Tagged: Orioles

Mystique & Aura Were Dancing The Night Away…

Credit:  Adam Hunger/Getty Images

Despite CC Sabathia pitching like this is truly his final year in Pinstripes, the Yankees staged a very improbable and dramatic comeback to beat the Baltimore Orioles on Friday night.  

Mark Trumbo’s grand slam in the sixth inning off reliever Bryan Mitchell had me switching channels to check out what was happening with the NFL Draft.  At 9-1, I was fairly confident the Yankees would be falling to two games behind the O’s in the AL East standings when the night was done.  Fortunately for me, none of the current 25 men on the Yankees roster shared my opinion.  

Yesterday before the game, I read this observation about CC Sabathia on a Yankees blog site:

“It’s hard to judge CC Sabathia, seeing as how he’s a different pitcher than he was just a couple of years ago. However, I believe his final ERA this season will be closer to 5.00 than it will be to 3.00 (he’s currently at 2.70).”

While I agreed with the comments, I just didn’t expect it to come true on a single night.  By the time CC was pulled last night in the sixth inning, his season ERA had ballooned from the aforementioned 2.70 to 4.34.  CC’s line was very ugly…5 2/3 innings, 9 hits, 7 runs, 2 home runs.  It doesn’t matter that he managed to strike out 6 batters.  It was an awful night for CC and most nights, it would have been one for the “L” column.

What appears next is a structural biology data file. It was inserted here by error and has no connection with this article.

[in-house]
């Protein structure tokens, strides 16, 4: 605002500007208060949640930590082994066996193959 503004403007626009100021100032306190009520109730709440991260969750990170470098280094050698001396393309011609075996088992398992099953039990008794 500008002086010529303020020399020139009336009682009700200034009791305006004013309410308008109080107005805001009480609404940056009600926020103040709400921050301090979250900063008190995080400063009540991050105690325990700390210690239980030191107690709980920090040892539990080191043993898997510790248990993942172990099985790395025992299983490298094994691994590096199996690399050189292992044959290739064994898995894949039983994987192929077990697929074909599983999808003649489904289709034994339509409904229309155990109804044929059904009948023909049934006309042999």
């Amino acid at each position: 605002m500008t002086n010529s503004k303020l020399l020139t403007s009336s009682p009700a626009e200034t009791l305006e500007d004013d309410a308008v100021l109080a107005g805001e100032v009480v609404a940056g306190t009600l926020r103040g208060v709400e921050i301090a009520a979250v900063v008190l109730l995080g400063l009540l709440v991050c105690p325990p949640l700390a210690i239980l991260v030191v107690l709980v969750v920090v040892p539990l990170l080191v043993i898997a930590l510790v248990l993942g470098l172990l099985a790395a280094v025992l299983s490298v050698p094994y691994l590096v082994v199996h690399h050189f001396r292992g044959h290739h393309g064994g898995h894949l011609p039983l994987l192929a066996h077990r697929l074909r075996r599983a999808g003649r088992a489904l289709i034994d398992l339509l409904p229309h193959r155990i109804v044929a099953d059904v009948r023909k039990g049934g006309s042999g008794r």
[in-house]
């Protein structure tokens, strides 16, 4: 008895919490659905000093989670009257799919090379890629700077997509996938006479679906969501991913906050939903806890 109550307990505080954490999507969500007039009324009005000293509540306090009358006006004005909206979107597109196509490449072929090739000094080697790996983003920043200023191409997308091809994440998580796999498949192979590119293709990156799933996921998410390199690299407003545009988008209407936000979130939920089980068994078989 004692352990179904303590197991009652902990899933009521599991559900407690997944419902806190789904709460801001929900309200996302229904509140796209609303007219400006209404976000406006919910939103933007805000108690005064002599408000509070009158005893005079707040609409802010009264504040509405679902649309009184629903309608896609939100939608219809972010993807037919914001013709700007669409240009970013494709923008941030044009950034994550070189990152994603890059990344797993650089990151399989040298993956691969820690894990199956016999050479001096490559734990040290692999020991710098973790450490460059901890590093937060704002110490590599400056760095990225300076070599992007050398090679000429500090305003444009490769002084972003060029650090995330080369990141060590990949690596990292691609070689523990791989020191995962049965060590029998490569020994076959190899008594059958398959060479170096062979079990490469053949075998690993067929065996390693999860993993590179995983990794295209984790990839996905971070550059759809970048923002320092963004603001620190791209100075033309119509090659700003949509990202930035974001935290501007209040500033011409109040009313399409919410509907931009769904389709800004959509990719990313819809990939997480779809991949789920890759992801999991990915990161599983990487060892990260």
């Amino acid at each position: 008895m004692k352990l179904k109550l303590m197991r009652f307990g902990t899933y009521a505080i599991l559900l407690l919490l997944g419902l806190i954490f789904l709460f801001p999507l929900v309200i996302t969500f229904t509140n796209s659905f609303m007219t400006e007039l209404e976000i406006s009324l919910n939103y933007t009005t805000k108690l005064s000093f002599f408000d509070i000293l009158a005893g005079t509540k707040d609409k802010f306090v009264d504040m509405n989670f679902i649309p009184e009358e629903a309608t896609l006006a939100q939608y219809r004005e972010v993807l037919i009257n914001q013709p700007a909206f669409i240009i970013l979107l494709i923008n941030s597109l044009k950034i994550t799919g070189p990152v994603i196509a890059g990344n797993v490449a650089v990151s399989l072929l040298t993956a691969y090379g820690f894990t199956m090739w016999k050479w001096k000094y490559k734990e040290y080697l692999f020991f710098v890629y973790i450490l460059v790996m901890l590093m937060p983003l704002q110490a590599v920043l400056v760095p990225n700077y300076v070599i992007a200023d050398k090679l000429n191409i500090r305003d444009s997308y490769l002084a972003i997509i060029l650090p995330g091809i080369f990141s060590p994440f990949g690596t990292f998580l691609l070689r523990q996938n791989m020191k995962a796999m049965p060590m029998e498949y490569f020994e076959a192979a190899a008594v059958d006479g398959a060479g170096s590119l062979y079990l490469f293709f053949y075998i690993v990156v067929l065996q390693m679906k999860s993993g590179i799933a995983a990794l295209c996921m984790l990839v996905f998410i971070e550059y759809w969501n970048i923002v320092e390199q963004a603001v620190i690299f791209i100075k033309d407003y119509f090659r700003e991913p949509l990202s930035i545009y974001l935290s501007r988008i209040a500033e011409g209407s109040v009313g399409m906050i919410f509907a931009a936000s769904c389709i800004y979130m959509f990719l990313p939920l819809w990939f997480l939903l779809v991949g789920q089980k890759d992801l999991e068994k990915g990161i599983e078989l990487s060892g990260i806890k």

Although the Yankees scored three runs in the bottom of the sixth, which included a two-run homer from Aaron Judge, to close the gap to 9-4, it looked like the Orioles were going to have a monster inning in the seventh.  They scored a couple more runs off Mitchell to push their lead to 11-4 and had the bases loaded with one out.  In perhaps the best pitching performance of the night, Jonathan Holder came on to thwart the O’s and the end the inning without further damage by retiring the always dangerous Manny Machado and slugger Mark Trumbo.  

When Jacoby Ellsbury hit his first career grand slam in the bottom of the seventh to bring the score to 11-8, it still felt like it was too little too late but the door was cracked.  It was a game again.  Coming into the bottom of the ninth, it still felt like the 11-8 score was too much to overcome.  With elite closer Zach Britton on the Disabled List, the O’s had to go to Brad Brach for the attempted save.  After picking up a run on a force-out, Starlin Castro launched an improbable game-tying two-run home run from his knees.  

The game moved into extra innings and Aroldis Chapman held the O’s in check in the top of the 10th despite allowing a single to Mark Trumbo.  He racked up his second strike-out of the frame by ending the O’s threat on a called third strike to Chris Davis.